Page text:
FIG. 3B is a perspective view of the automotive door protector of FIG. 3A in the deployed position.

FIG. 4A is a side view of another automotive door protector of the present invention.

FIG. 4B is a perspective view of the automotive door protector of FIG. 4A in the deployed position.

FIG. 5A is a side view of yet another automotive door protector of the present invention where the engaging mechanism is offset from the upper end of the automotive door protector.

FIG. 5B is a perspective view of the automotive door protector of FIG. 5A in the deployed position.

FIG. 6A is a side view of yet another automotive door protector of the present invention where the engaging mechanism attaches to the top of the window and optionally the window gap or jamb.

FIG. 6B is a perspective view of the automotive door protector of FIG. 6A in the deployed position.

FIG. 7 illustrates another embodiment of an automotive door protector, where the automotive door protector extends beyond the inner panel of the door.

FIG. 8 depicts yet another embodiment of an automotive door protector having an assembly of several flat, elongate panels connected to one another.

FIG. 9 is a side view of the automotive door protector of FIG. 8 in a compacted (stowing) position.

FIG. 10 is a side cross-sectional view of the automotive door protector of FIG. 8.

BEST MODE FOR CARRYING OUT THE INVENTION

The following description is the best embodiment presently contemplated for carrying out the present invention. This description is made for the purpose of illustrating the general principles of the present invention and is not meant to limit the inventive concepts claimed herein.

The automotive door protector of the present invention is a protective accessory for the interiors of motor vehicles. It is used to effectively shield the interior panel of a vehicle's door from damage caused by cargo, pets, spills, etc., thus reducing the likelihood that the panel will be scratched, scuffed, marked, soiled, or otherwise damaged. Thus, the automotive door protector preserves the appearance of the vehicle and spares the owner the cost of having the door panel repaired or replaced. The automotive door protector of the present invention also enhances safety by reducing the risk of children or pets being injured by power windows or possibly falling from the vehicle.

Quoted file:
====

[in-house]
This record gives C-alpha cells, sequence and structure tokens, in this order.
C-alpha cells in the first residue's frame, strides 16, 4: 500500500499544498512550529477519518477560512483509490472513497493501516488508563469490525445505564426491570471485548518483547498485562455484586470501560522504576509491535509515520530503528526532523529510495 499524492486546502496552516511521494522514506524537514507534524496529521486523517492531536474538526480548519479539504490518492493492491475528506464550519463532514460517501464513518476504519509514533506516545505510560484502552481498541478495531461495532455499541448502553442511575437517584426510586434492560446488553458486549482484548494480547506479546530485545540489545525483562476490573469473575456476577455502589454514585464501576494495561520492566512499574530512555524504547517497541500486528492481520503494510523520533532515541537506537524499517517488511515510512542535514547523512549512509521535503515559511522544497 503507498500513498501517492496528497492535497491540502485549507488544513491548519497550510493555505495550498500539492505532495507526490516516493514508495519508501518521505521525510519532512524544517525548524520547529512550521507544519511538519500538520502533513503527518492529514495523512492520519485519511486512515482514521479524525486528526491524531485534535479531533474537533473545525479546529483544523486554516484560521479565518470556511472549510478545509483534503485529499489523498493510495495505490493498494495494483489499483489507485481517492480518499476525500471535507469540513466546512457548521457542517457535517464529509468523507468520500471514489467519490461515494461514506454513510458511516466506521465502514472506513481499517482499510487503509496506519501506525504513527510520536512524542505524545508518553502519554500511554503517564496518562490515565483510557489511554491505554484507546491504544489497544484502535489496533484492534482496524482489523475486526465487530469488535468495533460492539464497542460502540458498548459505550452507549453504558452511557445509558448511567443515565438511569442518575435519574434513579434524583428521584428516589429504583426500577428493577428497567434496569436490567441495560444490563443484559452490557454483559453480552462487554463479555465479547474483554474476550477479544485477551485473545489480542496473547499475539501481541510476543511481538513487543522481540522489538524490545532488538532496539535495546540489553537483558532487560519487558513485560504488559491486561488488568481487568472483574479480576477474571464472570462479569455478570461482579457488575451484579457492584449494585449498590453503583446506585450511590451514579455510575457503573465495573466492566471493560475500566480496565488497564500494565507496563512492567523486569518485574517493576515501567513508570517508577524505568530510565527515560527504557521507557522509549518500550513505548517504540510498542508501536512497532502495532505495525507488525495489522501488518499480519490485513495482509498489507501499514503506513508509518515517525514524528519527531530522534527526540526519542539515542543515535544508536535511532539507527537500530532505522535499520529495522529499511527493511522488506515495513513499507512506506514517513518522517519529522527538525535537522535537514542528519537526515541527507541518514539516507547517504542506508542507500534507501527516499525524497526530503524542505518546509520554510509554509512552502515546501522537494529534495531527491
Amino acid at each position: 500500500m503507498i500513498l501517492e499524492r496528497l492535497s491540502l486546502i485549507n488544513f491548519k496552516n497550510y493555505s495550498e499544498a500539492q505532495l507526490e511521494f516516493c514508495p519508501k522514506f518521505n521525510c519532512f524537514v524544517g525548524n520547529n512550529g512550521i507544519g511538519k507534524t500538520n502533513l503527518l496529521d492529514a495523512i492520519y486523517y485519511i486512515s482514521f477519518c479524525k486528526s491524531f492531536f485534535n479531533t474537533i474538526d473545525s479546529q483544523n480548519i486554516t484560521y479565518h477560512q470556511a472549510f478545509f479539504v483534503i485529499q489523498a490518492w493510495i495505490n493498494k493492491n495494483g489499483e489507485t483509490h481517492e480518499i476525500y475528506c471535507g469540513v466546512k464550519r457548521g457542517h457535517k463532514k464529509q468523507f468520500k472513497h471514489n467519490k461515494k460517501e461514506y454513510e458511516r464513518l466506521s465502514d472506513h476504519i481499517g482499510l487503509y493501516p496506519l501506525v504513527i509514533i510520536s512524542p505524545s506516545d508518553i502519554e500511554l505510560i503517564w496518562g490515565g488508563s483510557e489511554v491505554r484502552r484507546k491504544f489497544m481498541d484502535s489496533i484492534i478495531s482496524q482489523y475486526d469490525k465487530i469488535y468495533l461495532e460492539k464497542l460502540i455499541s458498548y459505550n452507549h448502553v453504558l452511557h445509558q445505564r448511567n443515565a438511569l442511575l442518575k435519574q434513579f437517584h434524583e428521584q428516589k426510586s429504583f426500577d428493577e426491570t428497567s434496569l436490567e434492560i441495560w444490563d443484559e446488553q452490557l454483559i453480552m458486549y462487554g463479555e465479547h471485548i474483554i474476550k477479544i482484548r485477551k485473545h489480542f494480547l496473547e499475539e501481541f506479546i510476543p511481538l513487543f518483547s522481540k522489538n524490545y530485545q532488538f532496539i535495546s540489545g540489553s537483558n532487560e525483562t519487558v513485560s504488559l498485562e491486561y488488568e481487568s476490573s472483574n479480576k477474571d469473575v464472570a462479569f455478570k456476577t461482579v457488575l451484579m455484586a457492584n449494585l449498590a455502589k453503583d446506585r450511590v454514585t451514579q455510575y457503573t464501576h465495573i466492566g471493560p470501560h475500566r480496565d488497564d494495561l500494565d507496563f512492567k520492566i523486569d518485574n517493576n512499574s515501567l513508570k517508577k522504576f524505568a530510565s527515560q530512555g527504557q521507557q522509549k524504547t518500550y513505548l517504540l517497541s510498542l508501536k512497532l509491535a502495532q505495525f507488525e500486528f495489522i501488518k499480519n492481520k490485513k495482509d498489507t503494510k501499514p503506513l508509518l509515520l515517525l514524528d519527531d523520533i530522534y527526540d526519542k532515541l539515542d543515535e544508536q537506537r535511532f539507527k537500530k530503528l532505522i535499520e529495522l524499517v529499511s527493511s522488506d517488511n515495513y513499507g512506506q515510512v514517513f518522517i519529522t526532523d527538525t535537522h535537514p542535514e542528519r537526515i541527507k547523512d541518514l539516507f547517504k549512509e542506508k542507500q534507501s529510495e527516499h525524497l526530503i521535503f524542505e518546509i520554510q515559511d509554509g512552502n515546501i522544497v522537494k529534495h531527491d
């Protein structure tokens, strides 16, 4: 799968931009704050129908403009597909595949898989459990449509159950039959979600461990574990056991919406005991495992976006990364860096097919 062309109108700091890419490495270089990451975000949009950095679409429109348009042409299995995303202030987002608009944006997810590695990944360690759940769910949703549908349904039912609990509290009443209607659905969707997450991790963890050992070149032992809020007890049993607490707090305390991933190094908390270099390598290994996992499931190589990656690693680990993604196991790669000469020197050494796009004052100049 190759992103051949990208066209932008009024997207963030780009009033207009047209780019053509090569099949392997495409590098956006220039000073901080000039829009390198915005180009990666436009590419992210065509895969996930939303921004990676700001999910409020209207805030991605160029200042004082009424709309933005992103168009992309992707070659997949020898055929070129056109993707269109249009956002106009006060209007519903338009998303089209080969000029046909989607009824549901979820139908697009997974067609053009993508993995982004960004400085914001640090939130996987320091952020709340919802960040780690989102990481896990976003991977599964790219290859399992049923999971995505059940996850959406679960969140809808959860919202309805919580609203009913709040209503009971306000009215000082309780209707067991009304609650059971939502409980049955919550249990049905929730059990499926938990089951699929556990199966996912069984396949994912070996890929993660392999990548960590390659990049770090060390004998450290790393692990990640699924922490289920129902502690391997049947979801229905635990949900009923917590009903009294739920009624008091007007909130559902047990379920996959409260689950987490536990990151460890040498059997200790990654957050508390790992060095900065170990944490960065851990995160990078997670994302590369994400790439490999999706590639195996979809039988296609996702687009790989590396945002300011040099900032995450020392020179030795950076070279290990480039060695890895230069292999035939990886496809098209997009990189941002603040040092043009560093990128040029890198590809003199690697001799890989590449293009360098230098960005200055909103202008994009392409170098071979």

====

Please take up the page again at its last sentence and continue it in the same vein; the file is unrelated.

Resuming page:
FIGS. 3A and 3B illustrate one embodiment of the automotive door protector 300 of the present invention. As shown, the automotive door protector 300 includes a curtain 302 and an engaging mechanism 304 for coupling the automotive door protector 300 to a door 305. The shape of the curtain 302 is substantially coextensive with the outer periphery of the adjacent portion of the door 305 (such as the inner panel 308 of the door 305) in order to provide maximum protection to the door 305.

The curtain 302 can be constructed of a durable yet flexible material such as fabric, denim, vinyl, etc. Alternatively, the curtain can be substantially rigid for maximum protection. The curtain 302 can also be formed with a topography generally corresponding to the contour of the door 305, thereby maximizing the space available for cargo and passengers in the vehicle interior. A curtain combining the benefits of resilience with foldability is described in more detail below in the discussion of FIGS. 8 and 9.

Cutouts 307 can be formed in the curtain 302 to allow access to door controls (e.g., handles, window actuators or buttons, lock actuators or buttons, etc.). In such embodiments, the automotive door protector 300 would provide protection to the door 305 while still allowing the door 305 to remain functional.

The curtain 302 preferably has a non-abrasive backing 306 that reduces any damage to the underlying door panel, even under pressure exerted by an object lying thereagainst. One example of such non-abrasive backing 306 is felt or a felt-like material.

The engaging mechanism 304 can be formed of one or more J-shaped hooks 310 that are insertable in the gap between the window 312 and the window seal of the door 305. Alternatively, the hooks 310 can be shorter such that the hooks 310 merely hang on the window jamb of the door 305 without requiring insertion in the window gap. In one embodiment, the engaging mechanism 304 can include a series of hooks 310 spaced in an equidistant manner across the length of the curtain 302. A preferred embodiment includes at least two hooks 310 to prevent pivoting of the automotive door protector 300, but can have as few as one or as many as desired.

An alternate embodiment of the engaging mechanism 304 is shown in FIGS. 4A–B. The engaging mechanism 304 in this embodiment has one or more substantially planar resilient or resiliently deformable members 402.